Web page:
- Starring Brooke Palsson and Sarah Constible
- Tonight at 7 p.m.
- Super Channel
- 3 1/2 stars out of 5
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This article was published 12/3/2013 (3014 days ago), so information in it may no longer be current.
They say you can't go home again.
They're wrong; most of the time, you can. It's just that the journey might not be an easy one.
For a girl named Michelle, the central character in the locally produced movie Euphoria, home is a destination rooted more in principle than geography. And because of that, her decision to return there is fraught with emotional peril.
Euphoria, written and directed by Winnipeg filmmaker Paula Kelly and produced by locally based Inferno Productions, tells the story of a young woman who decides to return home after learning her entire life away from there has been based on a singular, long-sustained lie.
The film has its TV première tonight at 7 on the Super Channel premium-cable network (debuting on Super Channel 4, and rotating frequently through the outlet's quartet of channels for the next few weeks).
The film opens in 1999, just outside the titular small Manitoba town, on a two-lane highway upon which a van is travelling with great haste. Inside are Celeste (Sarah Constible) and her daughter, Lily (Taya Dawn Ayotte Bourns). The daughter asks where they're going; the mother stares wordlessly toward the horizon and drives.
Where they're headed, we find out, is east. The final destination isn't really important, because this trip is less about going somewhere than it is about getting away from someplace else.
Flash-forward to the present, and Celeste is still driving the same old van; beside her in the front seat is her now-grown daughter (Brooke Palsson), who, for reasons that will soon become clear, now goes by the name Michelle.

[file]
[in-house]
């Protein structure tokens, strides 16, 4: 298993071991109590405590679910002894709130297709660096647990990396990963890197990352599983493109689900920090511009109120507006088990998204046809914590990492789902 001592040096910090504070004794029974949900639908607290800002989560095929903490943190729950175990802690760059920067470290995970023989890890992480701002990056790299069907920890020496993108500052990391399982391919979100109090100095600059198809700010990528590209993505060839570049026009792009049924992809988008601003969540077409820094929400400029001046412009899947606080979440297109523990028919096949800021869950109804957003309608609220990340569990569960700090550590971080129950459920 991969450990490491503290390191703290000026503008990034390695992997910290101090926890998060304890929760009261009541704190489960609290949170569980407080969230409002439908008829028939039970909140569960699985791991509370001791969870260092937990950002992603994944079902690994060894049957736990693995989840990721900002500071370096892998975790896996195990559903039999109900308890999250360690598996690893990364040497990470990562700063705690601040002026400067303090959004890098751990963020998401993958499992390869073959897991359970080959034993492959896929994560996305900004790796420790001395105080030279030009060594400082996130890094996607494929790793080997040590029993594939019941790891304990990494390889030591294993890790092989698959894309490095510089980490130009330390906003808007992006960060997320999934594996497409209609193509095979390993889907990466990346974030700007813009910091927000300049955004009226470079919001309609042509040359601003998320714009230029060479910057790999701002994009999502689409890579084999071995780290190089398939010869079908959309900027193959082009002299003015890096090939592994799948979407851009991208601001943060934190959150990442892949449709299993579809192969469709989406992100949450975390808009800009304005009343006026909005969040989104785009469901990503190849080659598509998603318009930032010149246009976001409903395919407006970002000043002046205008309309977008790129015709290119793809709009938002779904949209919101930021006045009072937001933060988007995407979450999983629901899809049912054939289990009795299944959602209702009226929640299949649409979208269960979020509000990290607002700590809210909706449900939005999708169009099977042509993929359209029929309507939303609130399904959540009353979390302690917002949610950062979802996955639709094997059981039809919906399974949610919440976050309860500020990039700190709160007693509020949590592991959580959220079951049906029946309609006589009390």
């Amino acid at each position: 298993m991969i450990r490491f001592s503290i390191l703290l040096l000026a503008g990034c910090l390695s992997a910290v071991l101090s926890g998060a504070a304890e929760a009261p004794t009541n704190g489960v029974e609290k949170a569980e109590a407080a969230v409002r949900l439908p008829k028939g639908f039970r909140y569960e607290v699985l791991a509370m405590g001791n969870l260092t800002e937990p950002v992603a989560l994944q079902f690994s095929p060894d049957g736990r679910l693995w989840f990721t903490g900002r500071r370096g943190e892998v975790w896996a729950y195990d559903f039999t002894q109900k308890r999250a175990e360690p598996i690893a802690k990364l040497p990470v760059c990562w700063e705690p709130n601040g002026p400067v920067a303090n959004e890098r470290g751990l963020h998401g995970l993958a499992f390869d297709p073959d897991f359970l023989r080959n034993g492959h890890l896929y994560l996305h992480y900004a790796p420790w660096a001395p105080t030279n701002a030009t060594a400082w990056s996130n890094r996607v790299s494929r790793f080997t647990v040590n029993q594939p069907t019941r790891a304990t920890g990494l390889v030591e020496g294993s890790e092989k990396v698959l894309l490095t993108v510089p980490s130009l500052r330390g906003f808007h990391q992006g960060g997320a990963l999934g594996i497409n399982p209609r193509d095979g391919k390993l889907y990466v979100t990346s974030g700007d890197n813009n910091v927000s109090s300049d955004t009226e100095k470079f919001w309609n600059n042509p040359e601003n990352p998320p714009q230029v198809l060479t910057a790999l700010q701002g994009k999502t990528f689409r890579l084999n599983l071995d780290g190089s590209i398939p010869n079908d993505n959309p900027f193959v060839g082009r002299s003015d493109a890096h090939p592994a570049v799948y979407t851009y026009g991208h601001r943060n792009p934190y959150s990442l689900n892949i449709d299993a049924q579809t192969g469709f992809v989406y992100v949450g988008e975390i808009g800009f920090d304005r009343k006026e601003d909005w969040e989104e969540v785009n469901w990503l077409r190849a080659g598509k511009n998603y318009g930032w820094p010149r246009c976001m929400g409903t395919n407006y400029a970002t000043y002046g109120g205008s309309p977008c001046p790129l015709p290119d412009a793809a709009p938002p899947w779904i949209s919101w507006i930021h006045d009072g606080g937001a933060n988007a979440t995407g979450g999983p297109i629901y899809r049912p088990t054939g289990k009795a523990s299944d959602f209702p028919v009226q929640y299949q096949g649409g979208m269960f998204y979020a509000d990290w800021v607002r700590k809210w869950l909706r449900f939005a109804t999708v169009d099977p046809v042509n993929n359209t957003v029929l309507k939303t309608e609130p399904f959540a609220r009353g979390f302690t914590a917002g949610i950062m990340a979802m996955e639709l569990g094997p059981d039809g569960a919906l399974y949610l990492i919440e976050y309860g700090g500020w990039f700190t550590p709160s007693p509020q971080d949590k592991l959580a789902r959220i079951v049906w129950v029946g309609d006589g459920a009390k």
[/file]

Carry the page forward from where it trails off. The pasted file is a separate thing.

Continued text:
As they arrive outside an apartment block in Montreal, it's evident that they're on the move, and it's equally clear that on the move -- driven by Celeste's perpetually near-hysterical fear -- is the way they've existed for more almost a decade and a half.
But as they settle into this most recent of temporary homes, Michelle has clearly had enough. She sorts through the meagre collection of treasures -- an old stuffed rabbit, a few trinkets and a torn photograph -- that summarizes her life, and questions arise.
Michelle wants to know about the man in the torn photo -- her father, she thinks -- and demands to know what happened to him. The story she has always been told is that he died; when she begins to press for details, that explanation begins to unravel.
Celeste is forced to confess that she fabricated the story of Michelle/Lily's father's death, but insists that the lie was told to protect the little girl from a father who was "not a good man."
The explanation and sort-of apology are not enough. When Celeste goes to sleep, Michelle grabs the keys to the van and a handful of cash, and she's gone.
What follows is a road trip on which not all that much of consequence happens. It feels, however, like Michelle goes through an awful lot; the closer she gets to home, the weightier the truth of her journey becomes.
Her travels take her through places that inspire flashes of vague memory and add small, jumbled pieces to the puzzle she's trying to solve.
At various stops, she reaches out to her mother by telephone; the conversations aren't easy, but they are, by degree, elucidating.
What makes Euphoria compelling is the depth of emotion Palsson and Constible bring to a story in which so little actually occurs. It's a formidably mature performance by Palsson, who demonstrates she's ready for meatier fare than the teenage sitcom fun she contributes to Less Than Kind.
And Constible -- known for her comedic work as a member of the Royal Liechtenstein Theatre Company -- explores dark corners of humanity as the mother whose desperation drove her to conclude that abducting her own child was the only option available.
It isn't an easy trip, but these two local performers make it worth taking.
email@example.com Twitter: @BradOswald
After three decades spent writing stories, columns and opinion pieces about television, comedy and other pop-culture topics in the paper’s entertainment section, Brad Oswald shifted his focus to the deep-thoughts portion of the Free Press’s daily operation.
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